[How to] Add Editor Style To Your Theme

WordPress allows theme developers to define custom CSS styles for visual editor on the post edit screen. Although, this theme development stage is often skipped by developers, it is very critical for end users to feel home when they are composing amazing posts.

To add editor style to your theme, all you have to do is to add add_editor_style call in your Theme Setup function like in the example below:

function wpa_theme_setup(){
    ...
    add_editor_style();
    ...
} add_action( 'after_setup_theme', 'wpa_theme_setup' );

When you add this call in your theme setup, WordPress will look for editor-style.css in your theme directory and it will use it for the visual editor styles.

If you want to give your editor stylesheet a custom name, you can also pass this name as a string to the function:

add_editor_style( 'styles-for-editor.css' );

I hope you liked this tip. If you want to get more tips like this, please don’t forget to subscribe to our weekly tipsletter! All the best,

WP Assist Team

[How to] Enable Automatic Title Tags in Your Theme

Since WordPress 4.1, WordPress allows automatic creation of document title tags. This is a very useful option for most SEO practices because the title tag structure can change depending on the context of page.


1. Add Theme Support for Automatic Title Tags

To enable automatic title tags, first, you need to add theme support in your theme setup function:

add_theme_support( 'title-tag' ); // Enable automatic title tags

2. Remove <title> Tags From Header Template

After you add theme support, you have to remove <title> tag from your header.php file. Otherwise, you can get duplicate title tags, which is bad for page SEO.


That’s it. After you complete those steps, your title tag is now automatically generated by WordPress.

This function also enables SEO plugins to better manage your site’s SEO titles.

(via WPAssist.me)

[How to] Include PHP File Using get_template_part in WordPress

While developing WordPress themes, dividing your theme into multiple re-usable templates makes everything easier. WordPress already manages templates parts like header, footer, and sidebar using special functions like get_header, get_footer, and get_sidebar. For including all other template parts that are created by the designer we are using the get_template_part function.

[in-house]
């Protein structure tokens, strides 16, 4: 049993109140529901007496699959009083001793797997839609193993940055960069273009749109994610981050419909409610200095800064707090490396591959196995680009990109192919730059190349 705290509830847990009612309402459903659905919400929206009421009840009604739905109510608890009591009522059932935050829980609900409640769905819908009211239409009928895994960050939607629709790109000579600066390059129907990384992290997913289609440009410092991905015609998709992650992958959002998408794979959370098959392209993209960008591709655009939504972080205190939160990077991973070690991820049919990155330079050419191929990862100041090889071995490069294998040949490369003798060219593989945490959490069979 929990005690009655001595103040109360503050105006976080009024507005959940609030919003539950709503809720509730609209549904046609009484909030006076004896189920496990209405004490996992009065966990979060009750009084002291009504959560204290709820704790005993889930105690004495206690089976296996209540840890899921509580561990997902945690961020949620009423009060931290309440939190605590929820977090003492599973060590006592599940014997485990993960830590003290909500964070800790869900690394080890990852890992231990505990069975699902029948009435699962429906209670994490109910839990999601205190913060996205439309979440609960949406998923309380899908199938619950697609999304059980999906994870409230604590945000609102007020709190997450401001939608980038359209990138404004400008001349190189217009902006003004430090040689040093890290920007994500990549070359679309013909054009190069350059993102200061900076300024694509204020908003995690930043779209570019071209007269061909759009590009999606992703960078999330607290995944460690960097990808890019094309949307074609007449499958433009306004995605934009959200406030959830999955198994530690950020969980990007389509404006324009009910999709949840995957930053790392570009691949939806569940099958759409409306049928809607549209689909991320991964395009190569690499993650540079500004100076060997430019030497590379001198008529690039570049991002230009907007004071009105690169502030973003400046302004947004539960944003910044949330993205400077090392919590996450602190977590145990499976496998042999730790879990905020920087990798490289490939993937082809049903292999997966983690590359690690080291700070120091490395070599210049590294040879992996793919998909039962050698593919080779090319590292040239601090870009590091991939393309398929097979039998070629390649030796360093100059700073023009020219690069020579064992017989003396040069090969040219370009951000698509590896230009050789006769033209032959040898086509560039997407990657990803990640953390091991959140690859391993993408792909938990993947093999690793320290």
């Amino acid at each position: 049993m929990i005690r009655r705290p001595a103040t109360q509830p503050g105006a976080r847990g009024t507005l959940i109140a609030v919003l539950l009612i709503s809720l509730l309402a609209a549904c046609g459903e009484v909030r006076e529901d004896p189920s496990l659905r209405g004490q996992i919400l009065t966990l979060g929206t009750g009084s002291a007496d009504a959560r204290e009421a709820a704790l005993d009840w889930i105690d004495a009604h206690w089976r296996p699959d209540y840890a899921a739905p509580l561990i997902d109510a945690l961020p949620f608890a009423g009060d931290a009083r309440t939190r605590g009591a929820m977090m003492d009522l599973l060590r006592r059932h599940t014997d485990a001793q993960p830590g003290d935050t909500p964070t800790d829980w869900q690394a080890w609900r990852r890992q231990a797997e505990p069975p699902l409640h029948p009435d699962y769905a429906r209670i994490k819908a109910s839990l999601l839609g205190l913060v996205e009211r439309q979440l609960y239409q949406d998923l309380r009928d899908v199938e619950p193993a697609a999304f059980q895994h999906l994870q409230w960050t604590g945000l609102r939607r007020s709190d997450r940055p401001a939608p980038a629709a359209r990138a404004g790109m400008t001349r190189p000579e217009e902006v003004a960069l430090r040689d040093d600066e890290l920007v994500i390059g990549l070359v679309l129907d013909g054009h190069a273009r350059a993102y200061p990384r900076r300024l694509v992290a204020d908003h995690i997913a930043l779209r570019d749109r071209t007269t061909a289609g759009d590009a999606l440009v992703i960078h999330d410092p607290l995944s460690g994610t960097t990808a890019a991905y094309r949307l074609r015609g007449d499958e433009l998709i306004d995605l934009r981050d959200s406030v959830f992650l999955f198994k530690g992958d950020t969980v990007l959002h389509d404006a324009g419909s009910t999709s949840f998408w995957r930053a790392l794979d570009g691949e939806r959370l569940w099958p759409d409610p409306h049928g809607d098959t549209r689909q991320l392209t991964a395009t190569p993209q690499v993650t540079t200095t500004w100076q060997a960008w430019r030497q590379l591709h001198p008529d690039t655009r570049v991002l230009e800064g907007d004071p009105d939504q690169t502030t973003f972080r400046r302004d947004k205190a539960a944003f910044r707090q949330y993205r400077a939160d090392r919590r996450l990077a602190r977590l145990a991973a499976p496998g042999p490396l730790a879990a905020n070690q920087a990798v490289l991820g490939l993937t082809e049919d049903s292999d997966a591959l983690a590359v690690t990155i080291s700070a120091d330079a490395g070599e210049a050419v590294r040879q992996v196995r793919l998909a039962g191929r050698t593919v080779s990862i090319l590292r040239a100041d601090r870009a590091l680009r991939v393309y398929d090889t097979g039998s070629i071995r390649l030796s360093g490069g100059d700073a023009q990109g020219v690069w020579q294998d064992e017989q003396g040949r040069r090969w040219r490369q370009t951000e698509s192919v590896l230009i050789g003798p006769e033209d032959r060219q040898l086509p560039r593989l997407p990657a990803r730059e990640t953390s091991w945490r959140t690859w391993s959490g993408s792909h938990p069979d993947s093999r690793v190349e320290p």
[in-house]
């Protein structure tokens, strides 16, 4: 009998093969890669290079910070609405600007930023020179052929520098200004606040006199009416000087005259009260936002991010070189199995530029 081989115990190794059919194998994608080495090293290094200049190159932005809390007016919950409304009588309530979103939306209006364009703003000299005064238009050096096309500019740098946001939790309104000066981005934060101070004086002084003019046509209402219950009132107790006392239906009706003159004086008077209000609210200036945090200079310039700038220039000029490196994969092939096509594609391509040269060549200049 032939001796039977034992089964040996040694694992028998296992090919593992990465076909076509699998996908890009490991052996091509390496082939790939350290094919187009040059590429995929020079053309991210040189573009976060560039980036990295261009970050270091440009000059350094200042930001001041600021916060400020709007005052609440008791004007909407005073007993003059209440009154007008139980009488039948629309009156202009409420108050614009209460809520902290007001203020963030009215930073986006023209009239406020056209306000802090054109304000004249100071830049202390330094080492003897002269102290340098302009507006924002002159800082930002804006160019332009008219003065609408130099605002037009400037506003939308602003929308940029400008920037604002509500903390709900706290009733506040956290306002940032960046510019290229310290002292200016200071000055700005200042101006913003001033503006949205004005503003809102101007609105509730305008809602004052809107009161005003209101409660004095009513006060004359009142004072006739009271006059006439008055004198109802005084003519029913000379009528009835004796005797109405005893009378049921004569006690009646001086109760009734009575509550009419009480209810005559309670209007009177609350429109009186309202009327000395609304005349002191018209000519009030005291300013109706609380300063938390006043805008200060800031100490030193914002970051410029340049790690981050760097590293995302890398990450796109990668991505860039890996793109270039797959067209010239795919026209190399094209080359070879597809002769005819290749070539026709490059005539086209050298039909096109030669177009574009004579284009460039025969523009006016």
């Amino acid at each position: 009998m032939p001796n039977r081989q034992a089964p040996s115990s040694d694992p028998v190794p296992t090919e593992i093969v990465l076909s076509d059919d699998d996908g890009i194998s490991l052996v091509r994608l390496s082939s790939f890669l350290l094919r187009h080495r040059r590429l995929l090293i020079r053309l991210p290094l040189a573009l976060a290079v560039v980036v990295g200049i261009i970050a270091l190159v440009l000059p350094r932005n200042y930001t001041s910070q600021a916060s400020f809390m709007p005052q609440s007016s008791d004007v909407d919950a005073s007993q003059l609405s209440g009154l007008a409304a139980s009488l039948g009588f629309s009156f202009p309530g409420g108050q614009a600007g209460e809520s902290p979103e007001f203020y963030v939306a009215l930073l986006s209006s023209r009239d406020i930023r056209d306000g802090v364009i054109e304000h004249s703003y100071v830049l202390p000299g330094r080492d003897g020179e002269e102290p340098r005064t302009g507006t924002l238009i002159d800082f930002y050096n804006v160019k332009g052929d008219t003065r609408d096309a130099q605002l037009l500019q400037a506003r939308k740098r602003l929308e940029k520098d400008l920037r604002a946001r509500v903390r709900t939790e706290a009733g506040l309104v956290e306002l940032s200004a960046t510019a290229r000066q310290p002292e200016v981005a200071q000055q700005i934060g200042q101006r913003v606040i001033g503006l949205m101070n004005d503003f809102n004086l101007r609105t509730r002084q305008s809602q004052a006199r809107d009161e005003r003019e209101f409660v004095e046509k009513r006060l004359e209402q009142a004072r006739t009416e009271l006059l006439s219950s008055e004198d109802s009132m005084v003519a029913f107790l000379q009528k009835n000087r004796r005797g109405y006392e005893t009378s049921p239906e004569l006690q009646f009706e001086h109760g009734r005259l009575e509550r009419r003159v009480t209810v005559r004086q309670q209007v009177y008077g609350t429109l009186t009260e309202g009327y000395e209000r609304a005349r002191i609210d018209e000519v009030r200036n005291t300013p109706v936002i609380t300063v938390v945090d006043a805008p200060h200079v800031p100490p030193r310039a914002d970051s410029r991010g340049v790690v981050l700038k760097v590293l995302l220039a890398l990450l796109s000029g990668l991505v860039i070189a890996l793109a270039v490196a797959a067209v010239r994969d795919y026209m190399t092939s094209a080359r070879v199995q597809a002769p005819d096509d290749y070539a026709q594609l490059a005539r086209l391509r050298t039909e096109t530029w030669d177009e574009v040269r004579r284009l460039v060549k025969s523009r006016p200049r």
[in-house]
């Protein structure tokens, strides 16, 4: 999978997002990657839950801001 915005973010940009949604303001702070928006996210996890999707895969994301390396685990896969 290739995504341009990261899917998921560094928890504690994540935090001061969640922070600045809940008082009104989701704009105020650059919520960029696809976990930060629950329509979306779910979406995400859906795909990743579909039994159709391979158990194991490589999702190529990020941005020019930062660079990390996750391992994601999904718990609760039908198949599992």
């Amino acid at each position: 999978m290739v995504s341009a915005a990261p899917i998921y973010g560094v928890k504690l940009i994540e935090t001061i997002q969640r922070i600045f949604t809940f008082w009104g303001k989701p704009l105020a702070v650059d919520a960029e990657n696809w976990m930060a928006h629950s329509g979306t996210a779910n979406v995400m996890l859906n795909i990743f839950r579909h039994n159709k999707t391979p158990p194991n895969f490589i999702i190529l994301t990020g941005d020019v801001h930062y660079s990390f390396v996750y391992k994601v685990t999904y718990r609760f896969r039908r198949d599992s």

How to Properly Include Template Files Using get_template_part

To include a template part in your theme, the best practice is putting your template part in a folder like partials. After you put your template part in the folder you can easily include that template part using code sample below:

get_template_part( 'partials/navbar' );

When you use this function, WordPress looks for navbar.php file in the partials folder. If it can’t find that file, it doesn’t give any errors, but, simply displays nothing.


Including Template Parts Depending on Context

If you have multiple alternative templates depending on page context, you can pass the context as a second variable (string) to the get_template_part function. See it in the example:

get_template_part( 'partials/share', 'post' );

This example looks for share-post.php file in partials folder. The important thing to note here is that if it can’t find share-post.php file, it falls back to share.php file. Using this method you can easily manage your templates depending on context, post type, user capabilities or even page slug.


Conclusion

Dividing your theme into small logical parts makes things easier both for developers and also end users. Instead of making one large file for single page, you can divide it into small parts like post-header, content, share, comments, after post etc. This way your theme will be more organized, plus it will be more manageable.

 

[How to] Enable Automatic Titles in Your Theme

Since WordPress 4.1, WordPress allows automatic creation of document title tags. This is a very useful option for most SEO practices because the title tag structure can change depending on the context of the page.


1. Add Theme Support for Automatic Title Tags

To enable automatic title tags, first, you need to add theme support in your theme setup function:

add_theme_support( 'title-tag' ); // Enable automatic title tags

2. Remove <title> Tags From Header Template

After you add theme support, you have to remove <title> tag from your header.php file. Otherwise, you can get duplicate title tags, which is bad for page SEO.


That’s it. After you complete those steps, your title tag is now automatically generated by WordPress. This function also enables SEO plugins to better manage your site’s SEO titles.

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[How to] Change Default WordPress Title Separator

Starting with version 4.4, WordPress allows you to easily change your title separator using a filter. This was previously done by either installing a SEO plugin or manually adding a title filter. But if you just want to change the default separator to something fancy, include following PHP file in your theme’s functions file and it will do the trick!


Filter to Change Default WordPress Title Separator

<?php
  function kafka_document_title_separator( $sep ) {
    return "//";
  }
  add_filter( 'document_title_separator', 'kafka_document_title_separator', 10, 1 );

Save this code in a file called filter-document_title_separator.php and drop/upload it to your theme folder.

Then, add the following line to functions.php to simply include it in your theme. You can follow my simple guide explaining how to edit functions.php on wordpress.

include_once( 'inc/filter-title_separator.php' );

This line goes to top of the functions.php file generally, after the <?php opening tag of course.

I hope you found this simple trick useful, Enjoy!